Proper adjuvant use boosts herbicide effectiveness

Tight supplies, inflation, and tough weeds nearly guarantee higher 2023 herbicide costs. One way to boost herbicide performance, though, is through properly mixed adjuvants.
Numerous products fall under the adjuvant banner, but most can be grouped into surfactants, crop oil concentrates, and ammonia fertilizers that accompany herbicides into a spray tank. Adjuvants also include drift reduction agents (DRAs) that curb herbicide off-target movement and pH modifiers that reduce tank mix acidity.  
Adjuvants work by enabling herbicides to get into, onto, and through a weed. ″We must gain every advantage we can to control the target weeds. That’s where the optimization with adjuvants is critical,″ says Bryan Young, a Purdue University weed scientist.
That’s because herbicide costs are climbing. ″A typical Indiana corn herbicide program cost $35 to $45 per acre in 2022, not including application costs,″ Young says. ″Cost for a soybean herbicide program was $40 to $50 per acre. Some soybean farmers were spending $50 per acre just on postemergence weed control. That’s with no preemerge or soil residual program of Enlist One, Roundup, and Liberty.″
In comparison, quality adjuvants can cost $3 to $6 per acre. ″Return on investment for adjuvants can be one to four times the cost,″ he says.
However, adjuvant management is key. If coverage rates lag because of poor adjuvant management, Young says a ″rescue″ post application will cost at least $20 per acre.
Public and company crop protectant consultants can help growers select the right adjuvant for the job. ″They look at how adjuvants vary by product, herbicide site-of-action, weed species and usually have lots of research to test and validate their recommendations,″ says Gail Stratman, FMC regional technical service manager.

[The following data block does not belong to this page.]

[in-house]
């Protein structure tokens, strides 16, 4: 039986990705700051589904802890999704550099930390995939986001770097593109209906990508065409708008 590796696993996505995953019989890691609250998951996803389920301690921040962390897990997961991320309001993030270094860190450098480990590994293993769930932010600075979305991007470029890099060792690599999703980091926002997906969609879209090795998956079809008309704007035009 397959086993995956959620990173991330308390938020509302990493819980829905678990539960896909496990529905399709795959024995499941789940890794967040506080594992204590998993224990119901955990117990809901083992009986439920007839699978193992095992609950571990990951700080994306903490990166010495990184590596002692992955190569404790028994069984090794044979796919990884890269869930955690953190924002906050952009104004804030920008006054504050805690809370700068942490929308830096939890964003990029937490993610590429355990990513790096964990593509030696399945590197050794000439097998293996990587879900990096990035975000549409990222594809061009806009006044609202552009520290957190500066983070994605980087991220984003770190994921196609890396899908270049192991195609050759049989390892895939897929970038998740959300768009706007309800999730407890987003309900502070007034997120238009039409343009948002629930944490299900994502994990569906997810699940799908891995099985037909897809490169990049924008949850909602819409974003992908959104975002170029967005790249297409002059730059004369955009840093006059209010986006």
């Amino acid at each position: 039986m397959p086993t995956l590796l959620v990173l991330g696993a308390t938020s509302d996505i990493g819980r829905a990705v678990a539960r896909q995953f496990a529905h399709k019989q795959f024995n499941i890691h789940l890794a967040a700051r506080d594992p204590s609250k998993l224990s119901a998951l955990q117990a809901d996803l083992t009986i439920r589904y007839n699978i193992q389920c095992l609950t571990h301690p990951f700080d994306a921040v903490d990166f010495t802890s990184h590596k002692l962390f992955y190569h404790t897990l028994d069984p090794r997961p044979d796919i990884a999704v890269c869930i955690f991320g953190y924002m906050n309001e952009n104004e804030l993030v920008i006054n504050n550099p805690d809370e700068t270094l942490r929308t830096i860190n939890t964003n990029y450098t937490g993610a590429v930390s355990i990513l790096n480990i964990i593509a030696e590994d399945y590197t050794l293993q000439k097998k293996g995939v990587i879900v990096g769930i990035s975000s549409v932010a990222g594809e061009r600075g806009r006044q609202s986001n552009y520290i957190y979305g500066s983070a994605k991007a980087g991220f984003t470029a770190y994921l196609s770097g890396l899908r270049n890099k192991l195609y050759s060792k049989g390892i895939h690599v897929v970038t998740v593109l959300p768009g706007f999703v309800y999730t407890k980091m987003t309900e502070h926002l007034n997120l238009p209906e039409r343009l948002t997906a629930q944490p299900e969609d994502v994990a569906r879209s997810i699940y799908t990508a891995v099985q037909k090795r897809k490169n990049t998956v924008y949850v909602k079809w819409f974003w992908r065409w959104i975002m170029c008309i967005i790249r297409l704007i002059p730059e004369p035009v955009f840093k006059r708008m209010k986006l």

Having the right adjuvant in the tank ″will ensure every droplet sprayed is as effective as possible,″ says Connor Ferguson, Wilbur-Ellis branded technologies data manager. ″With contact herbicides, adjuvants help droplets adhere to the leaf surface, increasing contact area for better absorption and efficacy. With systemic herbicides, which move within the plant, it’s important to have the right adjuvant to get spray onto the plant leaves so the herbicide can work effectively. This can be difficult with a heavy weed infestation, waxy-type leaf surfaces, or when targeting an otherwise difficult weed like common lambsquarter. In these cases, oil-based adjuvants can help droplets penetrate tough plant surfaces.″
Herbicide advisers do a good job of identifying and approving adjuvants that can help mitigate off-target movement, including synthetic auxin herbicides that include dicamba and 2,4-D, says James Reiss, Precision Laboratories senior vice president of product development.
″But the real opportunity to maximize overall performance comes from understanding the adjuvant needs of the herbicide tank mix partner that is being added to that auxin application,″ he adds.
High surfactant methylated seed oils (HSMSO) or even high surfactant oil concentrates (HSOC) can drive the performance of the tank mix partner and even improve the auxin herbicide’s performance, he says.